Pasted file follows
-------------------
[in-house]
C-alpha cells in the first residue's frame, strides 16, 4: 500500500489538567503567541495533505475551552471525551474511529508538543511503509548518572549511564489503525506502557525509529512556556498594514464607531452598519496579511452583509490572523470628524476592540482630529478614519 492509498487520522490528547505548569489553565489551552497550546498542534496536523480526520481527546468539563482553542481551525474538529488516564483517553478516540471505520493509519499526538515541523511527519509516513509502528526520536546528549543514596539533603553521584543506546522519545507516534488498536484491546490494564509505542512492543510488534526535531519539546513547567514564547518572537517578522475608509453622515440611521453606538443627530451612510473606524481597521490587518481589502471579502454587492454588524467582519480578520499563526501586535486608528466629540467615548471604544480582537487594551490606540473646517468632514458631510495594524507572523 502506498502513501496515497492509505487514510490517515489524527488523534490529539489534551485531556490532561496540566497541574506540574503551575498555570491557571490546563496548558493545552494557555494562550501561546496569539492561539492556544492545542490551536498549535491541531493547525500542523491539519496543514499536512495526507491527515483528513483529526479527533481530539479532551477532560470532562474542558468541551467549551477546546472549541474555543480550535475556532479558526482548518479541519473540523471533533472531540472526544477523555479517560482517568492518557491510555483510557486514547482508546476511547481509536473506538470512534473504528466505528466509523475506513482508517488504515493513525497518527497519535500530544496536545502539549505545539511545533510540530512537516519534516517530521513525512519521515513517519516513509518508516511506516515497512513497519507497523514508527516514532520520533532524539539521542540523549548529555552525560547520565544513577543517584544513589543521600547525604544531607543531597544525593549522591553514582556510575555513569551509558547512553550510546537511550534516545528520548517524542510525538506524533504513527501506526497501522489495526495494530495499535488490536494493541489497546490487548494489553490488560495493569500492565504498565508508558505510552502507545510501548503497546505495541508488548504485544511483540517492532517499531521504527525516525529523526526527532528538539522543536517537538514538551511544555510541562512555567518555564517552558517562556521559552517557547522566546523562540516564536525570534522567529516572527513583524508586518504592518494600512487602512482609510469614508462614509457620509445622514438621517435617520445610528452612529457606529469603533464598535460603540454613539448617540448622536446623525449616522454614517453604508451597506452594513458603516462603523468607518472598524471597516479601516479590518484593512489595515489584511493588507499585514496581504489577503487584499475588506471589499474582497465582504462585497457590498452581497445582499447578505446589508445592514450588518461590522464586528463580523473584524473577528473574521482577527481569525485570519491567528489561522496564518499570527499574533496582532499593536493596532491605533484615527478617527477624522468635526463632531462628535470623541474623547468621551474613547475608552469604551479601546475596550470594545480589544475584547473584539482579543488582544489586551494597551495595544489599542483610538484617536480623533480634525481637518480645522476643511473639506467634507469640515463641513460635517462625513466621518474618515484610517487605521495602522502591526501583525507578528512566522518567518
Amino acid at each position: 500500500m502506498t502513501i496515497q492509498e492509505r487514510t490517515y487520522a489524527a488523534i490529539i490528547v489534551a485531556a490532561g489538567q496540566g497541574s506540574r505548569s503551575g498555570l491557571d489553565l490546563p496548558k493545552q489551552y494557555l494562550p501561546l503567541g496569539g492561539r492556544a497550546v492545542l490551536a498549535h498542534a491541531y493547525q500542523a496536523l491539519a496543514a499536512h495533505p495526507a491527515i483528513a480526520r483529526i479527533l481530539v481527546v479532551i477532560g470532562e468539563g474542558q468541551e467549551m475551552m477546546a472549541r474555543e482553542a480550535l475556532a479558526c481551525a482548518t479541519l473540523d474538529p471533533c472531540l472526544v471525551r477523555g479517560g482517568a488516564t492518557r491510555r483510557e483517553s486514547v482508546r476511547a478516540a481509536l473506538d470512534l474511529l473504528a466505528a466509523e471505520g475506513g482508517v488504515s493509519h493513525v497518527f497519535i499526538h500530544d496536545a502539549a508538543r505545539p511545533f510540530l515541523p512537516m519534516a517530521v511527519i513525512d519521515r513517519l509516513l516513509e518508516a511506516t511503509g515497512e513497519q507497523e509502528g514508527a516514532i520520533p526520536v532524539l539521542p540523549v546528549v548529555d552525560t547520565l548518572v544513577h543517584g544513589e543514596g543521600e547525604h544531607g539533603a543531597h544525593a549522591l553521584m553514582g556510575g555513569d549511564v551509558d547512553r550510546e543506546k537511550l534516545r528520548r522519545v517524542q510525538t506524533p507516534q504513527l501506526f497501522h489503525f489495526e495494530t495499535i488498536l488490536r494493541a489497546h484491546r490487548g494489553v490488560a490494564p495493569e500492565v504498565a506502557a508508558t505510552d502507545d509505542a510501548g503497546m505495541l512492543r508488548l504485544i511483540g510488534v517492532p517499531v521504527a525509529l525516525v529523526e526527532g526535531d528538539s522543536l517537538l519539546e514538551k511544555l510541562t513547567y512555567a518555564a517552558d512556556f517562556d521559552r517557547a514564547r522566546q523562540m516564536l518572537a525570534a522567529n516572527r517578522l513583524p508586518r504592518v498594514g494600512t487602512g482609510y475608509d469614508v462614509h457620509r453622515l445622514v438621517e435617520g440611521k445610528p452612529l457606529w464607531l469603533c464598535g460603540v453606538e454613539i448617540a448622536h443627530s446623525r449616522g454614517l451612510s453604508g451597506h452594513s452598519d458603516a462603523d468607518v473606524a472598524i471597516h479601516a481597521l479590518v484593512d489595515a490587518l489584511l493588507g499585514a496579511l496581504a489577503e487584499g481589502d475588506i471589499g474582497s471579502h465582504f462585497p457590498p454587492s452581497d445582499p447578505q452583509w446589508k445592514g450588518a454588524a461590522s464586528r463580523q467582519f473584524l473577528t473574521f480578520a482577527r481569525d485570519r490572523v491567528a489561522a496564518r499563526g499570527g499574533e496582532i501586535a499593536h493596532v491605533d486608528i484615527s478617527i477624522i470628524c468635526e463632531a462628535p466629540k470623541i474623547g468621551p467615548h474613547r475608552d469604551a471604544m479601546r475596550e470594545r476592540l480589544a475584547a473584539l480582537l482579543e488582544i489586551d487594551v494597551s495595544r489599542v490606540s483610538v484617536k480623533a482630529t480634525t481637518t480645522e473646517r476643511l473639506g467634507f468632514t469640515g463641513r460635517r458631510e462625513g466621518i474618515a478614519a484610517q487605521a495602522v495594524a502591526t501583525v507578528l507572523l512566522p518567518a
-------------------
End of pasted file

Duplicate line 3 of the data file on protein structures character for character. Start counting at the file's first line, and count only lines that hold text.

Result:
Amino acid at each position: 500500500m502506498t502513501i496515497q492509498e492509505r487514510t490517515y487520522a489524527a488523534i490529539i490528547v489534551a485531556a490532561g489538567q496540566g497541574s506540574r505548569s503551575g498555570l491557571d489553565l490546563p496548558k493545552q489551552y494557555l494562550p501561546l503567541g496569539g492561539r492556544a497550546v492545542l490551536a498549535h498542534a491541531y493547525q500542523a496536523l491539519a496543514a499536512h495533505p495526507a491527515i483528513a480526520r483529526i479527533l481530539v481527546v479532551i477532560g470532562e468539563g474542558q468541551e467549551m475551552m477546546a472549541r474555543e482553542a480550535l475556532a479558526c481551525a482548518t479541519l473540523d474538529p471533533c472531540l472526544v471525551r477523555g479517560g482517568a488516564t492518557r491510555r483510557e483517553s486514547v482508546r476511547a478516540a481509536l473506538d470512534l474511529l473504528a466505528a466509523e471505520g475506513g482508517v488504515s493509519h493513525v497518527f497519535i499526538h500530544d496536545a502539549a508538543r505545539p511545533f510540530l515541523p512537516m519534516a517530521v511527519i513525512d519521515r513517519l509516513l516513509e518508516a511506516t511503509g515497512e513497519q507497523e509502528g514508527a516514532i520520533p526520536v532524539l539521542p540523549v546528549v548529555d552525560t547520565l548518572v544513577h543517584g544513589e543514596g543521600e547525604h544531607g539533603a543531597h544525593a549522591l553521584m553514582g556510575g555513569d549511564v551509558d547512553r550510546e543506546k537511550l534516545r528520548r522519545v517524542q510525538t506524533p507516534q504513527l501506526f497501522h489503525f489495526e495494530t495499535i488498536l488490536r494493541a489497546h484491546r490487548g494489553v490488560a490494564p495493569e500492565v504498565a506502557a508508558t505510552d502507545d509505542a510501548g503497546m505495541l512492543r508488548l504485544i511483540g510488534v517492532p517499531v521504527a525509529l525516525v529523526e526527532g526535531d528538539s522543536l517537538l519539546e514538551k511544555l510541562t513547567y512555567a518555564a517552558d512556556f517562556d521559552r517557547a514564547r522566546q523562540m516564536l518572537a525570534a522567529n516572527r517578522l513583524p508586518r504592518v498594514g494600512t487602512g482609510y475608509d469614508v462614509h457620509r453622515l445622514v438621517e435617520g440611521k445610528p452612529l457606529w464607531l469603533c464598535g460603540v453606538e454613539i448617540a448622536h443627530s446623525r449616522g454614517l451612510s453604508g451597506h452594513s452598519d458603516a462603523d468607518v473606524a472598524i471597516h479601516a481597521l479590518v484593512d489595515a490587518l489584511l493588507g499585514a496579511l496581504a489577503e487584499g481589502d475588506i471589499g474582497s471579502h465582504f462585497p457590498p454587492s452581497d445582499p447578505q452583509w446589508k445592514g450588518a454588524a461590522s464586528r463580523q467582519f473584524l473577528t473574521f480578520a482577527r481569525d485570519r490572523v491567528a489561522a496564518r499563526g499570527g499574533e496582532i501586535a499593536h493596532v491605533d486608528i484615527s478617527i477624522i470628524c468635526e463632531a462628535p466629540k470623541i474623547g468621551p467615548h474613547r475608552d469604551a471604544m479601546r475596550e470594545r476592540l480589544a475584547a473584539l480582537l482579543e488582544i489586551d487594551v494597551s495595544r489599542v490606540s483610538v484617536k480623533a482630529t480634525t481637518t480645522e473646517r476643511l473639506g467634507f468632514t469640515g463641513r460635517r458631510e462625513g466621518i474618515a478614519a484610517q487605521a495602522v495594524a502591526t501583525v507578528l507572523l512566522p518567518a